I have a complicated relationship with smooth sumac. It’s a native prairie shrub and a long-term and important member of the grassland plant community. On the other hand, it is often more abundant than I’d like, especially in smaller prairie fragments – altering habitat structure, shading out other plants, and offering protective and nurturing conditions for encroaching trees. I don’t want to eradicate smooth sumac, but it can spread over large areas, and seems to be getting better at doing so as the climate changes.
In the fall, however, my relationship with smooth sumac gets a lot rosier. I can’t think of any prairie plants that have a more striking autumn plumage, especially against a backdrop of golden grasses. Photographing sumac leaves in the fall has become an annual tradition for me – one I very much enjoy. The only problem is that I’m constantly trying to find new ways to photograph this plant, for which I already have a big library of images. This year, I focused on a couple plants that leaves that weren’t just uniformly red. One of those plants had leaves that seemed to be in various stages of their green to red transformation, and the other had patterns I can’t explain, but am very much entranced by.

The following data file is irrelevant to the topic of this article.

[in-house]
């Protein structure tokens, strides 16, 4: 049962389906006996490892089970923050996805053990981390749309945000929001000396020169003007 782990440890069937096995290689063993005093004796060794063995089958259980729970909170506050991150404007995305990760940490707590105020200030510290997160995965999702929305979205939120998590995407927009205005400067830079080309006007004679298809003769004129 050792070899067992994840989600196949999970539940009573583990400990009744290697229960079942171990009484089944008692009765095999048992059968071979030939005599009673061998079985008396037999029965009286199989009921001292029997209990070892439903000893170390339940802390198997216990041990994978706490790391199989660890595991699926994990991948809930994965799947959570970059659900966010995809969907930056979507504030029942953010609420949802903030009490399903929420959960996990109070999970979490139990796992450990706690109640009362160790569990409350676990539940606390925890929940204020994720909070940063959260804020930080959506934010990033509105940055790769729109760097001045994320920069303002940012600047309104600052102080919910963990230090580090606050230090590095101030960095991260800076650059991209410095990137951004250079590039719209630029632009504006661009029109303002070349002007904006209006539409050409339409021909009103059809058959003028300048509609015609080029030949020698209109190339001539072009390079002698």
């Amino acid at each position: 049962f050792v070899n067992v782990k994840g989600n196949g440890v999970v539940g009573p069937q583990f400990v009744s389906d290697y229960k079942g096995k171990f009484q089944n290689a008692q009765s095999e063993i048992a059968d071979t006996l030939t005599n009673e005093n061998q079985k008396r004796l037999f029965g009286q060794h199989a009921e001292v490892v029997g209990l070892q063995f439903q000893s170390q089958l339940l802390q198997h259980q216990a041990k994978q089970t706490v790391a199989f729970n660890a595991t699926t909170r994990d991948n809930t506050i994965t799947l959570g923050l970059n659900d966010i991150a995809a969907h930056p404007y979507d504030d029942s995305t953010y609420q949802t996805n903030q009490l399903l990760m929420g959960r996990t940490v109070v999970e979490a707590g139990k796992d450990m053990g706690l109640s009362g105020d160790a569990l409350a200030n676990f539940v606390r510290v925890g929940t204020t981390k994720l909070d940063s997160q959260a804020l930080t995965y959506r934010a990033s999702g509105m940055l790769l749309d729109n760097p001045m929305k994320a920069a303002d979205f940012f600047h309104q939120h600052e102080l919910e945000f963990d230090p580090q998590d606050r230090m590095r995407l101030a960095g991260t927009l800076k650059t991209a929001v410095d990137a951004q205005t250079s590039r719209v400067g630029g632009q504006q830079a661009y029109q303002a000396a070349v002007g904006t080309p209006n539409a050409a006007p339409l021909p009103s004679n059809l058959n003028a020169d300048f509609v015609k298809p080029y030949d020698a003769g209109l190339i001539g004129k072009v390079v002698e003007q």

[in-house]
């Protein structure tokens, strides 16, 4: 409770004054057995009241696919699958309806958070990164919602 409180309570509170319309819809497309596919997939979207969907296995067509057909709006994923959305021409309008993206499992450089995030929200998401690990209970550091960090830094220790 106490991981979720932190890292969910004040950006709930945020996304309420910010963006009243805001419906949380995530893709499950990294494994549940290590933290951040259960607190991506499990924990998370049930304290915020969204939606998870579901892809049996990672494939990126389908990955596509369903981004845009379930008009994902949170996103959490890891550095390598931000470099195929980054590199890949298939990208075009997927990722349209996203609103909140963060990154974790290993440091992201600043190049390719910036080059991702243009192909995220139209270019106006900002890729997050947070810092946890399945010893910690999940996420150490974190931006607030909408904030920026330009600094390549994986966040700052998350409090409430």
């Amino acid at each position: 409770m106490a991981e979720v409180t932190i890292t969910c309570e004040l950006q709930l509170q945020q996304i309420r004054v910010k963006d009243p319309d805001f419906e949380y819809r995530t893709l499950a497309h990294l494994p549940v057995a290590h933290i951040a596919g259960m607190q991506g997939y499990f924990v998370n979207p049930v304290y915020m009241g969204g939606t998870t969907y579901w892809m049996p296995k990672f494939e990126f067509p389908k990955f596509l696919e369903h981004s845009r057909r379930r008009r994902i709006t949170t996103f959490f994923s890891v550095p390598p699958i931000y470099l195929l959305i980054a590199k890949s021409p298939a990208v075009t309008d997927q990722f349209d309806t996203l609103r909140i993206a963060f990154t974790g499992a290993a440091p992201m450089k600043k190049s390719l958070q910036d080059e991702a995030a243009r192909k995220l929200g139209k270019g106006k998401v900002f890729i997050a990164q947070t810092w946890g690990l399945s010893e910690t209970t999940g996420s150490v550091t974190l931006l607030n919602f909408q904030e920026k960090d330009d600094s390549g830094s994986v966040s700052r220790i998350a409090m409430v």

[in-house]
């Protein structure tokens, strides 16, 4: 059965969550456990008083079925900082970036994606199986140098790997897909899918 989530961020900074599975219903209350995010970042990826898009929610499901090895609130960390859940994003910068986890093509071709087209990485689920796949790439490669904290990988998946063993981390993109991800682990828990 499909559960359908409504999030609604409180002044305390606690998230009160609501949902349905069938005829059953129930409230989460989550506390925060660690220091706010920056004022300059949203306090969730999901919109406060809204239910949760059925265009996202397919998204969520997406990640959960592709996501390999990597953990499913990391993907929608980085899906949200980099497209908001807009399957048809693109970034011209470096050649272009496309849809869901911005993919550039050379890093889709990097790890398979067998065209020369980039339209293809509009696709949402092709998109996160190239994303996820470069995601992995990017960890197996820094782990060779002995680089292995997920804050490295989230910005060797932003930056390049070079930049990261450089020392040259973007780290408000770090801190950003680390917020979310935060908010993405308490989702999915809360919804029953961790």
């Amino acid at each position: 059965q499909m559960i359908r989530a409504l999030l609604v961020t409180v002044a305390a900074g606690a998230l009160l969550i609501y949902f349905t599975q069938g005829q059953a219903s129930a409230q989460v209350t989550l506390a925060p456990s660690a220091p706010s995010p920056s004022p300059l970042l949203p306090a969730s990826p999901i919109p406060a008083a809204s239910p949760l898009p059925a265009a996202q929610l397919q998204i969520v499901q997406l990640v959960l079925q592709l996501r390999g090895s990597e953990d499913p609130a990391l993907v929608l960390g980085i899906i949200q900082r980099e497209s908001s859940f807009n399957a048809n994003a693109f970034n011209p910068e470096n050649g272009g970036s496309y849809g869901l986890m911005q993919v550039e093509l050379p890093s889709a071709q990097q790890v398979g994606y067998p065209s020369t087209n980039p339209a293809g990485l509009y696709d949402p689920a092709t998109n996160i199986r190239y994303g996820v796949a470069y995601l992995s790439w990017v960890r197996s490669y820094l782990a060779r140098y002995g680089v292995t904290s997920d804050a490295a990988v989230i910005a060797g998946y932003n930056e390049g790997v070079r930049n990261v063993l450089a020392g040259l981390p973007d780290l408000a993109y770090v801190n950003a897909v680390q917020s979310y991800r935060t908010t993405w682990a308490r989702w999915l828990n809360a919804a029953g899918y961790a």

As soon as sumac drops its leaves our relationship will deteriorate again. I’ll look upon the same plants I photographed this week with a sharp and wary eye, watching closely to see if they are trying to take over one of my favorite prairies. For now, though, they sure are pretty, aren’t they?
The photos are interesting: especially the last two. I don’t remember seeing such a vibrant purple on sumac. It’s beautiful.
The most interesting sumac I’ve seen was at the Diamond Grove prairie south of Joplin, Missouri. I was there in the fall, and the mima mounds were covered with it. The scarlet mounds scattered around the prairie were so attractive.
Each of God’s creations have their moment to shine. thank you for sharing this moment with us!
The fall color in your area is further along than where I live. This is somewhat surprising since things at the Platt River Prairies grow and flower earlier in spring than in my location. I would think your longer growing season would result in a later fall. The drier conditions in your neck of the prairie must bring larger swings in temperature which cause fall color changes to occur earlier.
The below link has a photo of two of my favorite prairie grasses for fall color. Unfortunately, this color has not yet fully developed so you will have to use your imagination.